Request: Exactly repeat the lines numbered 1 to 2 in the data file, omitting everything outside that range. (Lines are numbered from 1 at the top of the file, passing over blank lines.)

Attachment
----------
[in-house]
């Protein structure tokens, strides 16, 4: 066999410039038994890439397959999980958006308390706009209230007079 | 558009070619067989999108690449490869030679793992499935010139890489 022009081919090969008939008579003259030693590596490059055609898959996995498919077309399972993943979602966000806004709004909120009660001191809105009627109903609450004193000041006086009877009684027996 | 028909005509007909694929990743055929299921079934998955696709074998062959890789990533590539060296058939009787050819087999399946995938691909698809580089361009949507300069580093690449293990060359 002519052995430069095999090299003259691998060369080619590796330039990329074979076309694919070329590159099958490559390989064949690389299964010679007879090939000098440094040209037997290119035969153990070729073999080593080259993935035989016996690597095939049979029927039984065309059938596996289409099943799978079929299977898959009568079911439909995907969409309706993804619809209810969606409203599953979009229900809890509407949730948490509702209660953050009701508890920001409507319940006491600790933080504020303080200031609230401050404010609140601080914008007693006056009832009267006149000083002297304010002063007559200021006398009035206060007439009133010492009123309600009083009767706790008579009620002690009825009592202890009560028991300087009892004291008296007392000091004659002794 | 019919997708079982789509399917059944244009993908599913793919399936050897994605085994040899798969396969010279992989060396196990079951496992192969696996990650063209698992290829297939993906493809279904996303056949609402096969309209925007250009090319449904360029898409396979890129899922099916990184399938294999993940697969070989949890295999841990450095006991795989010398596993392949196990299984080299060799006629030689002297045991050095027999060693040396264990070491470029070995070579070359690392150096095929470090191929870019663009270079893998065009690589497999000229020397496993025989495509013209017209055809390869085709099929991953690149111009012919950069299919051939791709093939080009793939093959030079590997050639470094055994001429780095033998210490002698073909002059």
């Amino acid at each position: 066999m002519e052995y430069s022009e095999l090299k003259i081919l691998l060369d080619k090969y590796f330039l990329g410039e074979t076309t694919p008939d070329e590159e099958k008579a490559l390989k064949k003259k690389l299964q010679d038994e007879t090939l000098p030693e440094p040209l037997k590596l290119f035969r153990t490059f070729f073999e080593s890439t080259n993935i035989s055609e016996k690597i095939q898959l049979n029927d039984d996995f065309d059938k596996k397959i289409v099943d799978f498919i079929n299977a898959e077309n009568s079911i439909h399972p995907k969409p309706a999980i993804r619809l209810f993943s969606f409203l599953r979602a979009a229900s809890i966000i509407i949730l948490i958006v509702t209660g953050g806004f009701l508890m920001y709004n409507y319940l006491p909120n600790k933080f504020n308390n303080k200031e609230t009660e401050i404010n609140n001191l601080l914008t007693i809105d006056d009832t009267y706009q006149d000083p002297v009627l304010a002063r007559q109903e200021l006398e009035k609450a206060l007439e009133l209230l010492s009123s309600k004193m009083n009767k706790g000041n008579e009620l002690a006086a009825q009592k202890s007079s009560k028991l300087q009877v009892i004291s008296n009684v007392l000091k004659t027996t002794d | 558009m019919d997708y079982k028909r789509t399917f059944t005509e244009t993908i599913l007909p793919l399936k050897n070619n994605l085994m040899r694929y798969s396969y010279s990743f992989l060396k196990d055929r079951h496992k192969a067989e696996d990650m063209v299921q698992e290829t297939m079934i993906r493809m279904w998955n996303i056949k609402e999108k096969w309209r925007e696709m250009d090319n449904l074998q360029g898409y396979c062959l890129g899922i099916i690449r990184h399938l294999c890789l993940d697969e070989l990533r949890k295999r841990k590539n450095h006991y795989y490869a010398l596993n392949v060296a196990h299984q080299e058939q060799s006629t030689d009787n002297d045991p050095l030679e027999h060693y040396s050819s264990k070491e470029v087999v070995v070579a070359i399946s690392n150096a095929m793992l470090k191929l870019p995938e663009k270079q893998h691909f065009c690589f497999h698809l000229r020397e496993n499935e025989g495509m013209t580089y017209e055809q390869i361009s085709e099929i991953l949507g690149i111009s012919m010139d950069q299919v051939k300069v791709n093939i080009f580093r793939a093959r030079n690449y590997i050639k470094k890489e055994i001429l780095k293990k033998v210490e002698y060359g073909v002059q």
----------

[in-house]
């Protein structure tokens, strides 16, 4: 066999410039038994890439397959999980958006308390706009209230007079 | 558009070619067989999108690449490869030679793992499935010139890489 022009081919090969008939008579003259030693590596490059055609898959996995498919077309399972993943979602966000806004709004909120009660001191809105009627109903609450004193000041006086009877009684027996 | 028909005509007909694929990743055929299921079934998955696709074998062959890789990533590539060296058939009787050819087999399946995938691909698809580089361009949507300069580093690449293990060359 002519052995430069095999090299003259691998060369080619590796330039990329074979076309694919070329590159099958490559390989064949690389299964010679007879090939000098440094040209037997290119035969153990070729073999080593080259993935035989016996690597095939049979029927039984065309059938596996289409099943799978079929299977898959009568079911439909995907969409309706993804619809209810969606409203599953979009229900809890509407949730948490509702209660953050009701508890920001409507319940006491600790933080504020303080200031609230401050404010609140601080914008007693006056009832009267006149000083002297304010002063007559200021006398009035206060007439009133010492009123309600009083009767706790008579009620002690009825009592202890009560028991300087009892004291008296007392000091004659002794 | 019919997708079982789509399917059944244009993908599913793919399936050897994605085994040899798969396969010279992989060396196990079951496992192969696996990650063209698992290829297939993906493809279904996303056949609402096969309209925007250009090319449904360029898409396979890129899922099916990184399938294999993940697969070989949890295999841990450095006991795989010398596993392949196990299984080299060799006629030689002297045991050095027999060693040396264990070491470029070995070579070359690392150096095929470090191929870019663009270079893998065009690589497999000229020397496993025989495509013209017209055809390869085709099929991953690149111009012919950069299919051939791709093939080009793939093959030079590997050639470094055994001429780095033998210490002698073909002059």